Suboptimal Bets, Liquidity Traps & Real Estate
Suppose that two insane billionaires offer you great bets. Billionaire A has a 70% chance of winning (double your bet) and 30% chance of losing (lose your bet). Billionaire B isn’t quite as insane … you have a 2/3rds chance of winning. Being Billionaires, they’ll take whatever stakes you can scrap together.
But A has a catch. It’s a single event. B, on the other hand, is willing to make three tries. Like all Billionaires, they are insanely jealous and suspicious of each other, so if you bet with one, the other won’t deal with you.
The best bet, in terms of expected value, is to wager as much as you can afford to lose on A. But a much better long term strategy is to take that amount, divide it into 3 piles, and place three wagers with B. That’s because your odds of going broke are 30% with A, and a mere 1/27th (under 4%) with B. Of course, your “Ideal” Billionaire would give you some odds (not much, say a 51% of winning) and then take as many bets as you care to place. (Of course, better odds are still better, but you get the point).
The public, by the way, is the ideal billionaire for Las Vegas, State Lotteries, and the like.
But if you generalized the insane billionaires, so that they allowed N bets, you could figure out what the ideal betting strategy would be. You want to grow your bankroll, but the I.B. will go on hot streaks, so you don’t want to bet too much on each bet. But if you bet too little, it takes too many bets (which may take up your time, or risk I.B. getting bored with you and leaving). I believe Poker Theoreticians have solved this problem, assuming you have some Expected Value for your time playing.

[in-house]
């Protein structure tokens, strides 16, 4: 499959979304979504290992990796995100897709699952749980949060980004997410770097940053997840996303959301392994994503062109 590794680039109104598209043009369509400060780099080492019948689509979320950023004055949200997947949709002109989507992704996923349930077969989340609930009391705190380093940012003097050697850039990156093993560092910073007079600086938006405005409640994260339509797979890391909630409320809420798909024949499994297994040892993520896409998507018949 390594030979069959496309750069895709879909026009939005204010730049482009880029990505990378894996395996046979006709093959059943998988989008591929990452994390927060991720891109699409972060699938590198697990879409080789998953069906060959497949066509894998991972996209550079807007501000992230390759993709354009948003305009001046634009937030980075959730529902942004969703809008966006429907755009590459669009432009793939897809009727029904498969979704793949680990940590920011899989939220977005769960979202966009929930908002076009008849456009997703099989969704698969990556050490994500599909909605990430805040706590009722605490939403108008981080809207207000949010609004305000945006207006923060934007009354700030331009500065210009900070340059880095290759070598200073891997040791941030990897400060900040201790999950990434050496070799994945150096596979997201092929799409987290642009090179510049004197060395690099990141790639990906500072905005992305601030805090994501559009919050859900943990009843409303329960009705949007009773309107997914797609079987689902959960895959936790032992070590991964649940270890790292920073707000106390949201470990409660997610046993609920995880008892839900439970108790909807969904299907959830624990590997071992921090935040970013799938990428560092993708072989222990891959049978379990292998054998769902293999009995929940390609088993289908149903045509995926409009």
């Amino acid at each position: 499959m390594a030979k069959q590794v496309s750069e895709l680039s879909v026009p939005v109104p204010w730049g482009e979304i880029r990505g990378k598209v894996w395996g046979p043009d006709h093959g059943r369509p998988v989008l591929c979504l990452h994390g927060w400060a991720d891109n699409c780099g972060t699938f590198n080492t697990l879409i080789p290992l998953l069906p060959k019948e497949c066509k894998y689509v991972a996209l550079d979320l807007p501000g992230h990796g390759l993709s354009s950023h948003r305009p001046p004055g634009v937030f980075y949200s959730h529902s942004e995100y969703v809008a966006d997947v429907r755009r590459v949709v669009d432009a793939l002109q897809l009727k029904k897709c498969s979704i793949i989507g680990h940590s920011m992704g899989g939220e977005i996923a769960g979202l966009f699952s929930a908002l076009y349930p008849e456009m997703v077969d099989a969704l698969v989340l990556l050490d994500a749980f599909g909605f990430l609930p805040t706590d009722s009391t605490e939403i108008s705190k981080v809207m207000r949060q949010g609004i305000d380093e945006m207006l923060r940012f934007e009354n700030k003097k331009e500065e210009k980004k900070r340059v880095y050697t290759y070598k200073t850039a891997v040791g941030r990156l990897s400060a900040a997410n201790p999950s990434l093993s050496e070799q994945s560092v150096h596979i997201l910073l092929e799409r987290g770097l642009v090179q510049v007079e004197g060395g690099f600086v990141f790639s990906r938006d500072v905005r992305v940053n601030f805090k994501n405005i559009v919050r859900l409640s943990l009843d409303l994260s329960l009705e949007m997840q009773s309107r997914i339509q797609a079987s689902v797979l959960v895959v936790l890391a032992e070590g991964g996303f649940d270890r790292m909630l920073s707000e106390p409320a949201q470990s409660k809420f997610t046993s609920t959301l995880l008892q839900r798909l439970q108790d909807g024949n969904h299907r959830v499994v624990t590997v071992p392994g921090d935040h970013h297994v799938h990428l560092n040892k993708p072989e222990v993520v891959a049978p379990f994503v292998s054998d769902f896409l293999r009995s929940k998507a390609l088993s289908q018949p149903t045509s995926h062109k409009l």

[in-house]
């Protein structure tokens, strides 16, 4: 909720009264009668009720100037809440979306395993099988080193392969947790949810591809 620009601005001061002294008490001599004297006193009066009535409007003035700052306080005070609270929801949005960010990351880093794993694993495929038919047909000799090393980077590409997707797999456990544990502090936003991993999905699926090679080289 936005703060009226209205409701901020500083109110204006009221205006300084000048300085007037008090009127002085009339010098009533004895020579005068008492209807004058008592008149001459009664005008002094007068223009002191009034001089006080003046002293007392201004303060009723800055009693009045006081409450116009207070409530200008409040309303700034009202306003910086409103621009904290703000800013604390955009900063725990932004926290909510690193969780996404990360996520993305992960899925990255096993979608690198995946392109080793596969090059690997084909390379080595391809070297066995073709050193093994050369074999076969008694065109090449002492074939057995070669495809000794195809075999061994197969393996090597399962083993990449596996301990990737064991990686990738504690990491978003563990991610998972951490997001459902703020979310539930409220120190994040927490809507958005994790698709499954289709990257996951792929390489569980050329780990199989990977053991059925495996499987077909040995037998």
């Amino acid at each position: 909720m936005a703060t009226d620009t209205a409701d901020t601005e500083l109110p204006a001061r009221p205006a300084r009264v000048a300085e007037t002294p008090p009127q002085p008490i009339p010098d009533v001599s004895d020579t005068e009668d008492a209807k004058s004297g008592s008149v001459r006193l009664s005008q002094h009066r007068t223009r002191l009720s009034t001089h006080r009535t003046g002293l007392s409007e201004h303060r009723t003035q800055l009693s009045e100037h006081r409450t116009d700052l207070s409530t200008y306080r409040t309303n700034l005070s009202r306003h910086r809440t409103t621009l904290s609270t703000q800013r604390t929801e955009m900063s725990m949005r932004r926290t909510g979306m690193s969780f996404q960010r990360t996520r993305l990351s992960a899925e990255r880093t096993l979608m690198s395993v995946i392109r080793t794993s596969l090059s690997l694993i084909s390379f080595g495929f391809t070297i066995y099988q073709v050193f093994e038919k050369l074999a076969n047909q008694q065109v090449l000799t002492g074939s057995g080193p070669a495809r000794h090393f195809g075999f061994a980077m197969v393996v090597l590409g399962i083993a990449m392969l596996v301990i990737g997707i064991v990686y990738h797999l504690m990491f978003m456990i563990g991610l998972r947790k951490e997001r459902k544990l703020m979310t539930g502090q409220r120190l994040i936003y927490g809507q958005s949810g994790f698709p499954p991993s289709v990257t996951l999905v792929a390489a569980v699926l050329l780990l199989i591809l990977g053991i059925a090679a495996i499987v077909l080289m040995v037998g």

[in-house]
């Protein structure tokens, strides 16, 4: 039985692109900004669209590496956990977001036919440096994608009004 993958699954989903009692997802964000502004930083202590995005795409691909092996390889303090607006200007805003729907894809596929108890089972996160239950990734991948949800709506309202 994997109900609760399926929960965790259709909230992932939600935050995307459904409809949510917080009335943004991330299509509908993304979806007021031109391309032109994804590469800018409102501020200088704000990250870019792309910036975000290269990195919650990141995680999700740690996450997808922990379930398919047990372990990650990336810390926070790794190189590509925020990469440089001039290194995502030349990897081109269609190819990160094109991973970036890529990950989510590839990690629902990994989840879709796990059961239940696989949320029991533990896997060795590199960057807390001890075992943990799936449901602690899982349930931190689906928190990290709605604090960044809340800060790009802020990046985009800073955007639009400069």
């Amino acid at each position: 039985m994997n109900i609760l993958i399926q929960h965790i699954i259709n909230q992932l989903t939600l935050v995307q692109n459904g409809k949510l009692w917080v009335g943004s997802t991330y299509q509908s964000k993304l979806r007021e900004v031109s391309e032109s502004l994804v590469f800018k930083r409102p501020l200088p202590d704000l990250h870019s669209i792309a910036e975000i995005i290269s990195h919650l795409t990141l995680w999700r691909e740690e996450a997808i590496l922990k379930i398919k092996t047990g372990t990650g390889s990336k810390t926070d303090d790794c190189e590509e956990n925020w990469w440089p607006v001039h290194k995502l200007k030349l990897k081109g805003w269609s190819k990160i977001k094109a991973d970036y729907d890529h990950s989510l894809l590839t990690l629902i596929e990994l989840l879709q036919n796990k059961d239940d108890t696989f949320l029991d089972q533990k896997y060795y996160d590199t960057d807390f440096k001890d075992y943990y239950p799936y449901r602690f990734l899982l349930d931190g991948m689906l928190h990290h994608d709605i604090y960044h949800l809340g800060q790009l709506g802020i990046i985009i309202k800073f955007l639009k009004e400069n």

Anyway, I was thinking about Acquire, and it occurs to me that you are trying to solve the same basic problem. All the chains will appreciate, but you can only place so many bets at a time. Placing a big bet (3 shares) on company A precludes you from betting big on B. Worse yet, each bet doesn’t resolve instantly, so if your money stays tied up, not only do you have to decide between A and B, you have to worry that either A or B may preclude you from taking bets C, D and E down the road. You’ve run into a liquidity trap — good investments and no money. You lose.
Of course, games aren’t the real world. If I earn a crushing 20% per year safe investment, I don’t lose because someone else squeaked out 22%. But in a game you do. Winner takes all. The net result is that, if your first bet won bigger than everyone elses, you can switch to the slightly lower, but much less swingy return on investment. The worst your early investments failed, the more volatile high-risk/high-reward bets you take later on. If you aren’t winning, betting all of your money hoping for a merger before your next purchase is reasonable.
Of course, in the actual game you probably don’t assign numbers, just a gut feel (“Imperial will fold into American pretty soon and I can take 2nd place, or I could lock up world wide, which will likely be 31+ by the end of the game…”), but the idea holds.
More idly, I was thinking that Acquire had everyone a big winner, but if you assume it represents ~40 years of business (say, 1910 to 1950). You start with $5.5k (I think), and end with ~$50k (if you win), but by the inflation calculator that has a real value of about $20k of starting value, which is a nice steady three and a quarter percent real rate of return!